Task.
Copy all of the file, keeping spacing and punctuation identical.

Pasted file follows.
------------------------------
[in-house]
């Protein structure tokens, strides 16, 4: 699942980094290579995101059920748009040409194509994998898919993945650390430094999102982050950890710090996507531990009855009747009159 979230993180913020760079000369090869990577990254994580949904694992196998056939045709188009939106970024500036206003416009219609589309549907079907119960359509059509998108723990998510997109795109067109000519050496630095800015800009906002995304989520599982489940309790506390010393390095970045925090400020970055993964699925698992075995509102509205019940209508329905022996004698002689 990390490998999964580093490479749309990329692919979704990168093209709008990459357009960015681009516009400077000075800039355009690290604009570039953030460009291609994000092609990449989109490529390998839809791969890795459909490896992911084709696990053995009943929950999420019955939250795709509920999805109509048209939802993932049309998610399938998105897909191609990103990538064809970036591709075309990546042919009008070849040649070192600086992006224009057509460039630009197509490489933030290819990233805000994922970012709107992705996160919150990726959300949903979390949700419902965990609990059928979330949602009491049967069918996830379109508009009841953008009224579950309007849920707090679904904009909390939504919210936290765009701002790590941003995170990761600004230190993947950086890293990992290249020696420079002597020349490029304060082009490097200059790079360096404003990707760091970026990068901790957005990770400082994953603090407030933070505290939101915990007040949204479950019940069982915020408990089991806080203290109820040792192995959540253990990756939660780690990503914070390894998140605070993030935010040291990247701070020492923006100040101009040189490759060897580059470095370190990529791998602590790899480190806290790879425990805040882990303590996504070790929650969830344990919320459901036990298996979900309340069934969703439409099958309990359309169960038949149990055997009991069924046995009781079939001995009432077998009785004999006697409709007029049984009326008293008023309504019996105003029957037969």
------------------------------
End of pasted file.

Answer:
[in-house]
């Protein structure tokens, strides 16, 4: 699942980094290579995101059920748009040409194509994998898919993945650390430094999102982050950890710090996507531990009855009747009159 979230993180913020760079000369090869990577990254994580949904694992196998056939045709188009939106970024500036206003416009219609589309549907079907119960359509059509998108723990998510997109795109067109000519050496630095800015800009906002995304989520599982489940309790506390010393390095970045925090400020970055993964699925698992075995509102509205019940209508329905022996004698002689 990390490998999964580093490479749309990329692919979704990168093209709008990459357009960015681009516009400077000075800039355009690290604009570039953030460009291609994000092609990449989109490529390998839809791969890795459909490896992911084709696990053995009943929950999420019955939250795709509920999805109509048209939802993932049309998610399938998105897909191609990103990538064809970036591709075309990546042919009008070849040649070192600086992006224009057509460039630009197509490489933030290819990233805000994922970012709107992705996160919150990726959300949903979390949700419902965990609990059928979330949602009491049967069918996830379109508009009841953008009224579950309007849920707090679904904009909390939504919210936290765009701002790590941003995170990761600004230190993947950086890293990992290249020696420079002597020349490029304060082009490097200059790079360096404003990707760091970026990068901790957005990770400082994953603090407030933070505290939101915990007040949204479950019940069982915020408990089991806080203290109820040792192995959540253990990756939660780690990503914070390894998140605070993030935010040291990247701070020492923006100040101009040189490759060897580059470095370190990529791998602590790899480190806290790879425990805040882990303590996504070790929650969830344990919320459901036990298996979900309340069934969703439409099958309990359309169960038949149990055997009991069924046995009781079939001995009432077998009785004999006697409709007029049984009326008293008023309504019996105003029957037969």